I am dying!
(James Smith, "Joseph's Dying Words" 1860)
The words of the dying, are often striking and impressive. We remember them, and derive benefit from them. This has always been the case, especially with the saints of God.
The words of the patriarch Joseph to his brethren, when he was dying, are so peaceful, so prophetic, so encouraging — that I feel inclined to meditate on them a little. His sun was going down in a calm clear sky: all behind was mercy — all before was glory. His brethren are gathered around him to see him depart, and he said, "I am dying. But God shall surely visit you, and bring you out of this land, unto the land which He swore to Abraham, to Isaac, and to Jacob." Genesis 50:24.
"I am dying." Death is always solemn. It generally awakens painful reflections. It is often attended with the sweetest joys.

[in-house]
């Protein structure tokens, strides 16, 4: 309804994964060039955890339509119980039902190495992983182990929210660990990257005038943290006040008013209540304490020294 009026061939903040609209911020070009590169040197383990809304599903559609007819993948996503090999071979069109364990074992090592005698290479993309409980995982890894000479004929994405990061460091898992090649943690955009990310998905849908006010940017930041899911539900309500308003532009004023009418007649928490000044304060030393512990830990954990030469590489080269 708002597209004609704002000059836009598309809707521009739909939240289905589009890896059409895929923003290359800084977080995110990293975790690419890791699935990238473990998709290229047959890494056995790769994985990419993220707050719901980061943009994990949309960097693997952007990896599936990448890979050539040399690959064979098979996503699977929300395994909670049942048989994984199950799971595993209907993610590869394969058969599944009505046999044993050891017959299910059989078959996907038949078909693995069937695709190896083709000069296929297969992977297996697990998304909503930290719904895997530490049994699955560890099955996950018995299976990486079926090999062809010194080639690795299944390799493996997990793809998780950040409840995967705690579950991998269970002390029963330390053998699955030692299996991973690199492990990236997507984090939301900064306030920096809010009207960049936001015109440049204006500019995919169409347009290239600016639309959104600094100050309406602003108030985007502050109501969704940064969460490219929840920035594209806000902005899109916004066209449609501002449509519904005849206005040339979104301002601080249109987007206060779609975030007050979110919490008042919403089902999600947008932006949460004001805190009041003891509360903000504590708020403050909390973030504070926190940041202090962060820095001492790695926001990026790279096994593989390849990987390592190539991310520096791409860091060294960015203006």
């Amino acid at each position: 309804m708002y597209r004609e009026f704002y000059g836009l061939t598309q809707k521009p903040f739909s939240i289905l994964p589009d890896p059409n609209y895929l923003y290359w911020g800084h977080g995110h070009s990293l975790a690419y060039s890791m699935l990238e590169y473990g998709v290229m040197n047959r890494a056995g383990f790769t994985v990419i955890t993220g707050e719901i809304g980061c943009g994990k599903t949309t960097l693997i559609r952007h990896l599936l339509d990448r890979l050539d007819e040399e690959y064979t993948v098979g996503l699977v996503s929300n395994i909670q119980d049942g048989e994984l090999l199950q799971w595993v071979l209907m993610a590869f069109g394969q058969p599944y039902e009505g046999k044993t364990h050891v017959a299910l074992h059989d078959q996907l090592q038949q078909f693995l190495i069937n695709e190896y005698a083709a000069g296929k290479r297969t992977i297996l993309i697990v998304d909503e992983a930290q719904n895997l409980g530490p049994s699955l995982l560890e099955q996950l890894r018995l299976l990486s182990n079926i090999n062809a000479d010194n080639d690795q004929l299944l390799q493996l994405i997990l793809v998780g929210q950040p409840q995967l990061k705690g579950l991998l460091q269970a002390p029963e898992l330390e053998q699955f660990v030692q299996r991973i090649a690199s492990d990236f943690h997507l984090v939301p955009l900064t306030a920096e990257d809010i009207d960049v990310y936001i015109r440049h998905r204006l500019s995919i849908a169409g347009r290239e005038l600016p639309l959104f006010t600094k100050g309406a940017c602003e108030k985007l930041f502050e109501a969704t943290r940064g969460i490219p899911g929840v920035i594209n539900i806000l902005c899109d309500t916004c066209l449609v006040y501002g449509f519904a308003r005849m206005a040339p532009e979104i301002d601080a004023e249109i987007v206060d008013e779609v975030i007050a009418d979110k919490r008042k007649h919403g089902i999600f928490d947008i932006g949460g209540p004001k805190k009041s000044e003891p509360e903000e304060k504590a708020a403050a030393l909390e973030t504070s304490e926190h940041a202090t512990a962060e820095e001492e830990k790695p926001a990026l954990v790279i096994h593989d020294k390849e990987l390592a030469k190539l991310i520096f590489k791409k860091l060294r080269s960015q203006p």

"I am dying," that is, I am about to leave . . .
the wilderness — for the promised land;
the strange country — for my pleasant home;
the field of conflict — for the abode of peace!
"I am dying," that is, I will soon . . .
heave my last sigh,
utter my last groan,
feel my last pain,
taste the cup of sorrow for the last time!
"I am dying," that is, I am about . . .
to depart to be with Christ,
to enjoy the glorious presence of God,
and to be one with all the glorified forever!
"I am dying," that is, I will soon bid an eternal farewell . . .
to all my doubts and fears,
to all my sins and sorrows,
to all my foes and follies, and
enter into peace, safety, and perfect holiness!
To me, as a believer in Jesus . . .
death has no sting,
the grave has no terrors,
eternity awakens no alarms!
My sins are pardoned, for His name's sake,
my soul is justified, by His blood, and
my person is in eternal union with His.
To die is gain!
To die is to be perfectly holy and happy!
To die, is simply to go home to my Father's house — to inherit and inhabit the place that Jesus has prepared for me!
"I am dying." Shall I regret it? Shall I dread it? Oh, no! May the Lord give me grace, to hail my dying day with pleasure, and to rejoice in the thought of being absent from the body, and present with the Lord!